Her long-time stylist, Marni Senofonte (who is also the woman behind Beyonce’s enviable wardrobe) is surely responsible for Jenner’s latest ensemble. The stylist, who works with Jenner on all of her appearances and off-duty style, has finessed the young model’s sense of fashion over the years. Together, the pair has crafted Jenner’s singular style both on and off the red carpet—easily identified by the vintage T-shirts, straight leg jeans, bodycon dresses and mini handbags Jenner regularly wears.

As with the rest of her famous sisters, the wardrobes of the Kardashian-Jenners always gain viral status, helping to put fledgling designers on the map and, more often than not, causing their sites to crash or styles to run out of stock.

And, considering the price of this particular dress, it’s only a matter of time before it sells out.

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On Sunday, September 10, 1978, Jim Bouton took the mound for the Atlanta Braves against the Los Angeles Dodgers. Bouton was thirty-nine years old and hadn’t pitched in the majors in eight seasons. He was, by that point, more famous as the author of the best-selling memoir “Ball Four,” which tracks Bouton’s season knuckleballing for the expansion Seattle Pilots and the Houston Astros, than he was as a player; his start for the Braves was mostly seen as a publicity stunt arranged by the team’s young owner, Ted Turner. Bouton retired the first three batters in order and ran to the dugout in jubilation. As the Atlanta Journal-Constitution reported it the next day, he “raised his arms over his head and waved them in victory as Richard Nixon did.” When he went back to the mound, he returned to Earth, allowing six runs over the next four innings—his knuckleball, which he’d developed a decade earlier, in a previous attempt to revive his career, and which he’d nicknamed “superknuck,” amused more Dodgers than it baffled. His teammates, meanwhile, were less amused. “I don’t think he should be too pleased with today,” one of them said afterward.

It was a typical response to Bouton, who died on Wednesday, at the age of eighty. In the nineteen-sixties, during the heydey of Mickey Mantle, Roger Maris, and Whitey Ford, he had success as a hard-throwing righty with the New York Yankees. But after the publication of the brutally honest and uproariously funny “Ball Four,” in 1970, he came to be seen, by many establishment types, as a kind of traitor to his profession. (For years afterward, he was not invited by the Yankees to their old-timers’ games—though the organization did bring him back to the Bronx, in 1998, following the death of his daughter.) The newspaper columnist Dick Young called him a “social leper.” Bowie Kuhn, the commissioner of baseball, said that he’d “done the game a grave disservice.” Bouton later wrote that Kuhn, whom he nicknamed Ayatollah, tried to get him to sign a document recanting the stories about corousing, adultery, drug use, and contract disputes from the book. Bouton preferred the term “deviant” to describe himself, and he argued that, in this capacity, he’d done baseball a great service—making the sport relatable to fans by telling truths that other, better players couldn’t risk telling, and shouldering whatever blame followed.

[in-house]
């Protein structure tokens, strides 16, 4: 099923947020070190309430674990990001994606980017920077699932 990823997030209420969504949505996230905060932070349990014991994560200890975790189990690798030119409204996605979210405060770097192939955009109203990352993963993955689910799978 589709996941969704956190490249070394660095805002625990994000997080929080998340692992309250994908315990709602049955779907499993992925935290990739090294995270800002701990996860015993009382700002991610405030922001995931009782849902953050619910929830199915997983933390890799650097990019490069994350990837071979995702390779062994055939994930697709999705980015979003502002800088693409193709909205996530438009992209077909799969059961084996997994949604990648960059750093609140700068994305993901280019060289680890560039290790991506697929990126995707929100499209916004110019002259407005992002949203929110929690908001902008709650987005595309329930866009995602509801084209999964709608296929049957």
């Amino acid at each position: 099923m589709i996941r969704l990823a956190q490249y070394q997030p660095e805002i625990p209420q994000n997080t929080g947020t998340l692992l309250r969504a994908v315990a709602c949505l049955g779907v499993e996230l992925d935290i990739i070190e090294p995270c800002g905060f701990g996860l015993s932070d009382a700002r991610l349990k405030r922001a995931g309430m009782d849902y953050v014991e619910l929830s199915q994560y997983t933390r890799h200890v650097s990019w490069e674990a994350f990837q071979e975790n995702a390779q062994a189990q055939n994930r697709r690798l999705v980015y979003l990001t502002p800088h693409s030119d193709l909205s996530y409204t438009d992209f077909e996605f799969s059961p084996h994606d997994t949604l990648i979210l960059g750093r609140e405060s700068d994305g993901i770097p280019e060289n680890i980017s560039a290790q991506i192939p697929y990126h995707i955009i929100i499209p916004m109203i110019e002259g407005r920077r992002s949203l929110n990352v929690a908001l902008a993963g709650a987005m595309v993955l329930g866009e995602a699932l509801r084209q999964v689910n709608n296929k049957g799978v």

Of course, not everyone was bothered by “Ball Four.” It sold well, and not only because of the gossip it shared about stars like Mantle. Many reviewers hailed it as groundbreaking. Time has bolstered its reputation, and, indeed, “Ball Four,” is great in all the ways that people now say it is: unadorned, ironic, bitterly funny, and yet also notably tender toward the men who play baseball, and the various doubts and insecurities and futilities that chase them. It has been picked up by successive generations who grew up amid a certain tone about baseball that “Ball Four” helped create—one that takes the piss out of the myths and grandeurs of the game without ever quite forsaking them. You don’t get “Bull Durham” or “Major League” or “Moneyball” without it.

Bouton did a lot of other things, besides. He helped invent Big League Chew bubble gum. He was a TV sports reporter, a preservationist, a 1972 Democratic Convention delegate for George McGovern, and an actor. (He is great-looking, tan, and mean in Robert Altman’s “The Long Goodbye,” from 1973, in which he takes a bullet like a pro.) He seemed to get along best with people who saw baseball the way he did, as a spectacle and a performance, the whole notion of a professional enterprise of balls and bats a grand and wonderful lark. When player salaries began to reach impressive heights, Bouton wrote, “My position is that while the players don’t deserve all that money, the owners don’t deserve it even more.” He was drawn to guys like Bill Veeck, a franchise owner with the mind of a showman, who gave Bouton a minor-league contract during his later, wandering years. And he was a natural fit for Ted Turner, who, in the late seventies, as an enterprising owner of a team with terrible attendance, thought it perfectly fine to bring Bouton back to the majors for a news-making last hurrah.